John Ringor, Joshua Jones, and Fellow PSG Members Show Chicago Youth that Rhythm is It!

Earlier this year, 16-year-old John Ringor (Show #202 and #206 ) and 17-year-old Joshua Jones (TV Episode 201, Show #171 and  #206), both Chicago percussionists and Jack Kent Cooke Young Artist Award recipients, gave a performance and demonstration for children and their families at the Chicago Symphony Center. They were joined by eight of their colleagues from the Percussion Scholarship Group (PSG), a program affiliated with the Chicago Symphony Orchestra (an ensemble of which appeared on From the Top’s Show #206), that provides free lessons and percussion instruments to students from the Chicago area – an inspiring example of arts leadership itself!

John, Josh, and members of the Percussion Scholarship Group at the Chicago Symphony Center

Their concert was part of the CSO’s Caminos a la Musica: a program that provides lower-income families the opportunity to see and experience classical music in a professional setting.

John Ringor by From the Top, Inc..(We) chose to perform for kids because they are the people of the future; they will be the ones to shape the future of music. These people need to realize just how important music is so that they can help promote and support it.” – John

Joshua Jones by From the Top, Inc..

“(We) wanted to spread knowledge about percussion and the PSG, and also I wanted to incorporate members of the group in this performance. Kind of like a family affair.” -Josh

We asked John and Josh to share more about their project:

John, Josh, and the PSG performing at the Chicago Symphony Center

FTT: What was the experience like for you? Did you have a favorite moment?

Josh: I had fun performing for the children, and their reaction was priceless. As loud as we were, I was expecting them to cover their ears, but the adults were the only ones with their ears covered.

John: Perhaps my favorite moment of the whole performance was seeing how happy all the kids were. The looks on their faces when we started things off with a bang and when I was doing all sorts of stick tricks in a solo were so gratifying. They looked like they really enjoyed our performance and had fun and a genuine interest in our music. That feeling of appreciation I got from them was the best part of this whole experience.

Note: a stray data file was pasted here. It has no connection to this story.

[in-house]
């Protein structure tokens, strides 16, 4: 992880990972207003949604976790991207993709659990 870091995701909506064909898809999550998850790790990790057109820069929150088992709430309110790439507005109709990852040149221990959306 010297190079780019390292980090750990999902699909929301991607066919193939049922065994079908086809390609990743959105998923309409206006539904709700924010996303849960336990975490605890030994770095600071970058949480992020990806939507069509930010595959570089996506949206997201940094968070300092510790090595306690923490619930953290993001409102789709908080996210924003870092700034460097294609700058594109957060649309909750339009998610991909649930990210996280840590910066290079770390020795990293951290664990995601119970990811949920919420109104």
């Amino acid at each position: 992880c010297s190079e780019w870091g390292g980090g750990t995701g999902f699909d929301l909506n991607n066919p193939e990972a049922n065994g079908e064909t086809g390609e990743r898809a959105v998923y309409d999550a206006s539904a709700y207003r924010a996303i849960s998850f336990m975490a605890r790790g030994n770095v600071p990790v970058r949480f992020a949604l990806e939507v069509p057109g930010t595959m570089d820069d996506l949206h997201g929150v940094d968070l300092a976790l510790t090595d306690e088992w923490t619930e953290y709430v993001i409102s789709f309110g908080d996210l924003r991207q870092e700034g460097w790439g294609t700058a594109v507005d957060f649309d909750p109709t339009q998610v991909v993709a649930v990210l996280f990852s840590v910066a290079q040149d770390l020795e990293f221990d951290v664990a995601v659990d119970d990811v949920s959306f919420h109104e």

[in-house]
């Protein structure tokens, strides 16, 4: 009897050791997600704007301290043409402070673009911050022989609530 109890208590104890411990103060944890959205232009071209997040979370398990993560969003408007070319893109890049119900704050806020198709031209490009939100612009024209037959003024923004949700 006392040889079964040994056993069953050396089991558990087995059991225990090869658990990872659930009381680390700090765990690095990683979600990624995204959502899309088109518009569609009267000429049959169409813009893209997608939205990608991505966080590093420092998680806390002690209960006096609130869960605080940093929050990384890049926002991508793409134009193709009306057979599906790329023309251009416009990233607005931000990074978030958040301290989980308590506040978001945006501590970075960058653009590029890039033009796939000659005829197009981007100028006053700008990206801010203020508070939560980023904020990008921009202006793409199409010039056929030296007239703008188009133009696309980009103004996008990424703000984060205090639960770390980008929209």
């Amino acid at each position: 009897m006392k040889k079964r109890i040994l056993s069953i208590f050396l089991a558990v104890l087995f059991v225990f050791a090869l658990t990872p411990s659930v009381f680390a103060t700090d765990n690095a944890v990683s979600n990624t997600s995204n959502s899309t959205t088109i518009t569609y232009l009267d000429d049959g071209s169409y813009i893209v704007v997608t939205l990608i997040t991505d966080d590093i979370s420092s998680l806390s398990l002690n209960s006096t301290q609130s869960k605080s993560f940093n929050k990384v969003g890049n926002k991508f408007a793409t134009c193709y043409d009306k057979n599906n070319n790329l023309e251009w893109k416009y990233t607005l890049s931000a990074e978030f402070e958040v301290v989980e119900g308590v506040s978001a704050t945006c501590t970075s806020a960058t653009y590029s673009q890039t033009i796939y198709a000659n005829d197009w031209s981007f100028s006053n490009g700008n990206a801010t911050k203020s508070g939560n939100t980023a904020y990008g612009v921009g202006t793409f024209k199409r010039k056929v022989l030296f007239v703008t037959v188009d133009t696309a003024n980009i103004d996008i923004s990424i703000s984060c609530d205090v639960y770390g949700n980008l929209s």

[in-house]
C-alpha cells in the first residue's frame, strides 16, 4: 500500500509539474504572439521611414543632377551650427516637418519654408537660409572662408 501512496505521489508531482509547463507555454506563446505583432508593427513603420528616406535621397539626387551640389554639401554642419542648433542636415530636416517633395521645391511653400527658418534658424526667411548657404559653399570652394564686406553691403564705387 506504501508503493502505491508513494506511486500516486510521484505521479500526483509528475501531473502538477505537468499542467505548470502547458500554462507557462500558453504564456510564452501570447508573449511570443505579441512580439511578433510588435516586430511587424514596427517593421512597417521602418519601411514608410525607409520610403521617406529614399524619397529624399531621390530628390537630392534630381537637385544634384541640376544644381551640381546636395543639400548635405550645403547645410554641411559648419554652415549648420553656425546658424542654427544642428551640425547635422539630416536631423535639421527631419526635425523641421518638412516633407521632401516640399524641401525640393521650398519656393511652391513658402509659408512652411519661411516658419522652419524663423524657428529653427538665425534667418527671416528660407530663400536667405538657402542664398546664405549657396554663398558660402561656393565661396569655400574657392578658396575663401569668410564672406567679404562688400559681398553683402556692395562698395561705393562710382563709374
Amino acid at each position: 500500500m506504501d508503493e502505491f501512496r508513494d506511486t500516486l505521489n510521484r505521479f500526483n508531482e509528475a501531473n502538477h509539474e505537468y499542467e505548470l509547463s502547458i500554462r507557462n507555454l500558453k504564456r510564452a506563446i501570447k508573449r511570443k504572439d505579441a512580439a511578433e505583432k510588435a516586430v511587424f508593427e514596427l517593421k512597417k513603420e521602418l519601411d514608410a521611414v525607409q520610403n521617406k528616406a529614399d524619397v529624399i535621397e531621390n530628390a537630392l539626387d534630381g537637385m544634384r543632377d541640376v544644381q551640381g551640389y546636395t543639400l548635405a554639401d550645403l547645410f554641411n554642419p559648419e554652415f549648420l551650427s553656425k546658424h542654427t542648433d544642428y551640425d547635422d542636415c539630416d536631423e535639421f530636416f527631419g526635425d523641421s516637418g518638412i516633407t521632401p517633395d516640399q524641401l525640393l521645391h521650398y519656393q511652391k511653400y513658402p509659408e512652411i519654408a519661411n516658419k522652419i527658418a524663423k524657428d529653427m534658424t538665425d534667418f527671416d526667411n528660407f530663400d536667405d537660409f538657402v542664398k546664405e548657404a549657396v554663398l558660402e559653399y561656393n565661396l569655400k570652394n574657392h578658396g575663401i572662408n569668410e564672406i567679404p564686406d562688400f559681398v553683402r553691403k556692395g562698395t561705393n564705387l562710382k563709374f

FTT: What do you think the audience took away from the event?

John: I think that they developed a new interest and appreciation for percussion and music that is not normally heard on the radio or is mainstream. They really seemed interested in the instruments and music we played so I think that one day they too will want to play an instrument.

Josh: Probably the point that was received by the audience was that percussion is a fun instrument to play, and it takes hard work to achieve a high level on any instrument that they may decide to take up, or anything they decide to do in life.

FTT: What did you learn from the experience?

Josh: I experienced how the sound was much bigger in a smaller room, so we had to play softer in order to not over power and frighten the children. It was kind of funny actually.

John: I learned that organizing such an event is no easy task. At times it was difficult getting everyone together and having rehearsals, but we eventually worked things out. Mostly I learned to just have fun. When I have fun then everyone else senses that and tries to have fun as well. By enjoying myself and keeping a positive attitude the performance was wonderful and the kids had a great time.

FTT: Do you think this type of experience can help your development as a musician? How?

John: It’s taught me the value of planning, organization, teamwork, and showmanship. I learned that just like in an orchestra or in an ensemble, teamwork and communication was essential both for playing musically together as well as running the show.

Josh: Instead of regurgitating music that we memorize, connecting with the audience can ease some of the nerves we may have as musicians when we perform and it tells us even more what the audience wants out of a concert.

FTT: What advice would you give other musicians interested in doing a similar project?

Josh: Don’t be afraid to try new things as you go. Always have a set goal, but if there is room for improvisation, take full advantage of it.

John: Just have fun with it. If the audience sees you having fun then they will too and that’s the secret to success.